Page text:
Free Press Hates Negroes

Negroes Appreciate Courage and Fairness of Mayor Bowles

Baseless Attack on Negroes Drive Former Enemies to Bowles Camp

When a newspaper is as anxious to run Detroit as the Free Press is it ought to have sense enough not to insult 50,000 Negro voters as it did July 1st.

Many City Physicians have been appointed in Detroit without appearing on the front page of the Free press.  Why does the Free Press keep all others off the front page and put the Negro __tor (can’t make out) on the front page?  For only one bad reason, only to harm the Negro and discredit Mr. Bowles by appealing to white prejudice.

The Free Press tried to make whites believe Mr. Bowles has done too much for Negroes.

If 80 percent of the welfare cases are colored, mayors long before Mayor Bowles should have had the courage and fairness to appoint a Negro.

Since no one else did, Negroes give all credit to Mayor Bowles and will stand by him for his fine attitude toward the race.

Cleage and Toddles….(missing)

Mayor Attacked for City Race Appointment

(continued from page one)

Toodle, druggist, have been instrumental in having some of the dismissed employees re-hired.  It is this activity of these men, it is believed, that the daily papers referred to when they erroneously stated:

“Dismissed employees of the garbage department said that Dr. Cleage has held a number of meetings with Aaron C. Toodle, Negro druggist at St. Antoine and Vernor Highway, for the purpose of placing Negro citizens in city jobs.”

In speaking of the consternation caused by a Negro’s being placed on the city’s payroll in a department other than the garbage department, Dr. Cleage said:

“There is absolutely no politics in this appointment.  I have interested myself in getting jobs for unemployed Negroes and have succeeded in getting jobs for ten or twelve men with the city. Most of these were old city employees who had been laid off.”

_________________________

More on Aaron C. Toodle in a future post.

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21 Responses to Dr. Cleage Made City Physician – 1930 Detroit, MI

  1. Kathy Reed says:

    Wow! It was hard to even pick out what was most offensive! Among many, this one really stood out:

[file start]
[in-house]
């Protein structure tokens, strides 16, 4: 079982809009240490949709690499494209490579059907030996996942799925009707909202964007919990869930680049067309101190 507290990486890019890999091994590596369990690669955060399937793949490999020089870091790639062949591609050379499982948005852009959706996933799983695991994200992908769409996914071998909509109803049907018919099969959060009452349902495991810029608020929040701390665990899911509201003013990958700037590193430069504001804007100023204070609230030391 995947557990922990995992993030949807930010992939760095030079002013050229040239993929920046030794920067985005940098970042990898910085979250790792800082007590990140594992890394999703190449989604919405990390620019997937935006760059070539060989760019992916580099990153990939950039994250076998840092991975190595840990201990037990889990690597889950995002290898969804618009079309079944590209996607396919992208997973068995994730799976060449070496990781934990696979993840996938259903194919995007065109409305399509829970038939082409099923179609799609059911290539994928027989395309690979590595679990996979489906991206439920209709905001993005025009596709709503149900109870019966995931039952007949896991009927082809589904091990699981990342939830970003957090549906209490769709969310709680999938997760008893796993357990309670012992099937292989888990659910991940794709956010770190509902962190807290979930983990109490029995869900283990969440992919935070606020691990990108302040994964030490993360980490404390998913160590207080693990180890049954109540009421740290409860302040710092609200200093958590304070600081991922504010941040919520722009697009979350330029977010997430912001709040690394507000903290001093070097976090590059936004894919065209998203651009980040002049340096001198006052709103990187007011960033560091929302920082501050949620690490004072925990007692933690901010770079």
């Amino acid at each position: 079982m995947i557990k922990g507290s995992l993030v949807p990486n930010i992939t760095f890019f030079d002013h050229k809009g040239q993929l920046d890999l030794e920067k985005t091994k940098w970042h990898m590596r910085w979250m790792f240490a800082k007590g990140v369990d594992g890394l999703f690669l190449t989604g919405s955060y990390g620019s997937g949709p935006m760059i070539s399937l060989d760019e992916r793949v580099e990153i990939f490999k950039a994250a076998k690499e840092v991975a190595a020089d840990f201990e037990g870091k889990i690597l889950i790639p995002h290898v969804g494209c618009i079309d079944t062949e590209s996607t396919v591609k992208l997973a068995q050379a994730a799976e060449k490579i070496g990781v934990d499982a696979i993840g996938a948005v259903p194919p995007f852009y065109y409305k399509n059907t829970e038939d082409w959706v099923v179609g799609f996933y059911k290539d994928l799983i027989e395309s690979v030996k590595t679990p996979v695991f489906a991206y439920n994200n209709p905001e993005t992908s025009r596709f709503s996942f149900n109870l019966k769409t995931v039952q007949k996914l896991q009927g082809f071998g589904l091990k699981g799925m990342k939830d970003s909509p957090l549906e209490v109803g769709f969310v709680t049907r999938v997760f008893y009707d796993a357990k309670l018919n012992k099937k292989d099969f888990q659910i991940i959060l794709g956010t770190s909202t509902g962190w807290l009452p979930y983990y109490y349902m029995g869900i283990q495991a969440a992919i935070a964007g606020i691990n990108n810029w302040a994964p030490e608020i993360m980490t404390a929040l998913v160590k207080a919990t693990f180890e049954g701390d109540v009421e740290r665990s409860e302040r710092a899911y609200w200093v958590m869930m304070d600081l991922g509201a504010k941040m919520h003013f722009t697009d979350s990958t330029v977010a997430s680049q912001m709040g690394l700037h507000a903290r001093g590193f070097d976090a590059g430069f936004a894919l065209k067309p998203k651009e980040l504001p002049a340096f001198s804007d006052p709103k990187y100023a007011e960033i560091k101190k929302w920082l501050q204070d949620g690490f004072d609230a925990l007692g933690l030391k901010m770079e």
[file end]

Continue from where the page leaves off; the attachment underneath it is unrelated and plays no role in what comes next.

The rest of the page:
In speaking of the consternation caused by a Negro’s being placed on the city’s payroll in a department other than the garbage department, Dr. Cleage said:

    So I’m assuming that the most you could aspire to was the “garbage department?”

  2. Mamie Burton says:

    I found these articles to be very interesting. When I was in high school and starting reading the newspaper (Detroit News) which was late 60’s, I was always told that the Detroit News reported more stories that had the racially overtones. When I graduated in 1971, I then switched to reading the Detroit Free Press. I am going to read more Mayor Bowles.

    • Kristin says:

      When I was living at home we always had a subscription to the Free Press for just the reason you mentioned. Both of the papers quoted here were black newspapers, The Free Press the second article mentions is the same white Free Press that you remember. There was quite a bit out there on Mayor Bowles. I just put one link but I spent a lot of time reading about him and the murder and the recall and the kkk connections. Hours and hours.

  3. Susan Clark says:

    Thanks for sharing these. We need to keep reading and reading these articles. Actually reading early 20th c. Papers ought to be required in every school.

  4. LindaRe says:

    I hope your grandfather saw this as an opportunity to open doors for other Negroes, not as a pawn in a political game. It is not easy to be the first under these circumstances.

    • Kristin says: